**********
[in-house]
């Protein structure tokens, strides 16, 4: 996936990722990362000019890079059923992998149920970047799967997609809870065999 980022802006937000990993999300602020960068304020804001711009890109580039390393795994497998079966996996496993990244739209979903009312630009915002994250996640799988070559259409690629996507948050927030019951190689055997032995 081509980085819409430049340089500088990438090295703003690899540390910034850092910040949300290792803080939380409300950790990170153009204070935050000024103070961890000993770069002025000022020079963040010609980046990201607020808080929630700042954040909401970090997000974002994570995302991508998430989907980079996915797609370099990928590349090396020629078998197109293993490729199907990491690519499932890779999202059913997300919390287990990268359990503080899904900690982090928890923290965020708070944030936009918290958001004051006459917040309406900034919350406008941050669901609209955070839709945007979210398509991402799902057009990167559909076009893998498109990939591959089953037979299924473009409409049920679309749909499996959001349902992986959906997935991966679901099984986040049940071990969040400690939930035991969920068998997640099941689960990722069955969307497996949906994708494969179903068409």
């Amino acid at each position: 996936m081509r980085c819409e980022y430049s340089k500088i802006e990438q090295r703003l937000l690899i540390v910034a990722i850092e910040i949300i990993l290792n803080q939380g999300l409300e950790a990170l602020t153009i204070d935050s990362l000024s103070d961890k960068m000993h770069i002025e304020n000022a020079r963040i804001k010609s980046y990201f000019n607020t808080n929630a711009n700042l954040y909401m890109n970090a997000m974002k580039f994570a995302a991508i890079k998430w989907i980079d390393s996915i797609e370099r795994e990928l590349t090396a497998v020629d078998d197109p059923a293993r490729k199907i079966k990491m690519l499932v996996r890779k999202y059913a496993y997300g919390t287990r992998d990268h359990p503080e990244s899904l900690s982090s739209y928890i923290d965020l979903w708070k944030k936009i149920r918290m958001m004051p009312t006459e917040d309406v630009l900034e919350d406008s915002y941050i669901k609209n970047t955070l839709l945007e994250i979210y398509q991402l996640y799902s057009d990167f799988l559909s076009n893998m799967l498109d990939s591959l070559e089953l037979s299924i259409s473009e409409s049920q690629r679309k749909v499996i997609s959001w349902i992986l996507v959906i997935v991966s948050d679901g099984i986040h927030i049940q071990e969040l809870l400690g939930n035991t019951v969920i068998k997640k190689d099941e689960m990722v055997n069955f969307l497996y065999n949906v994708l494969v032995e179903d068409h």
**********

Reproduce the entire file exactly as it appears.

[in-house]
């Protein structure tokens, strides 16, 4: 996936990722990362000019890079059923992998149920970047799967997609809870065999 980022802006937000990993999300602020960068304020804001711009890109580039390393795994497998079966996996496993990244739209979903009312630009915002994250996640799988070559259409690629996507948050927030019951190689055997032995 081509980085819409430049340089500088990438090295703003690899540390910034850092910040949300290792803080939380409300950790990170153009204070935050000024103070961890000993770069002025000022020079963040010609980046990201607020808080929630700042954040909401970090997000974002994570995302991508998430989907980079996915797609370099990928590349090396020629078998197109293993490729199907990491690519499932890779999202059913997300919390287990990268359990503080899904900690982090928890923290965020708070944030936009918290958001004051006459917040309406900034919350406008941050669901609209955070839709945007979210398509991402799902057009990167559909076009893998498109990939591959089953037979299924473009409409049920679309749909499996959001349902992986959906997935991966679901099984986040049940071990969040400690939930035991969920068998997640099941689960990722069955969307497996949906994708494969179903068409």
């Amino acid at each position: 996936m081509r980085c819409e980022y430049s340089k500088i802006e990438q090295r703003l937000l690899i540390v910034a990722i850092e910040i949300i990993l290792n803080q939380g999300l409300e950790a990170l602020t153009i204070d935050s990362l000024s103070d961890k960068m000993h770069i002025e304020n000022a020079r963040i804001k010609s980046y990201f000019n607020t808080n929630a711009n700042l954040y909401m890109n970090a997000m974002k580039f994570a995302a991508i890079k998430w989907i980079d390393s996915i797609e370099r795994e990928l590349t090396a497998v020629d078998d197109p059923a293993r490729k199907i079966k990491m690519l499932v996996r890779k999202y059913a496993y997300g919390t287990r992998d990268h359990p503080e990244s899904l900690s982090s739209y928890i923290d965020l979903w708070k944030k936009i149920r918290m958001m004051p009312t006459e917040d309406v630009l900034e919350d406008s915002y941050i669901k609209n970047t955070l839709l945007e994250i979210y398509q991402l996640y799902s057009d990167f799988l559909s076009n893998m799967l498109d990939s591959l070559e089953l037979s299924i259409s473009e409409s049920q690629r679309k749909v499996i997609s959001w349902i992986l996507v959906i997935v991966s948050d679901g099984i986040h927030i049940q071990e969040l809870l400690g939930n035991t019951v969920i068998k997640k190689d099941e689960m990722v055997n069955f969307l497996y065999n949906v994708l494969v032995e179903d068409h």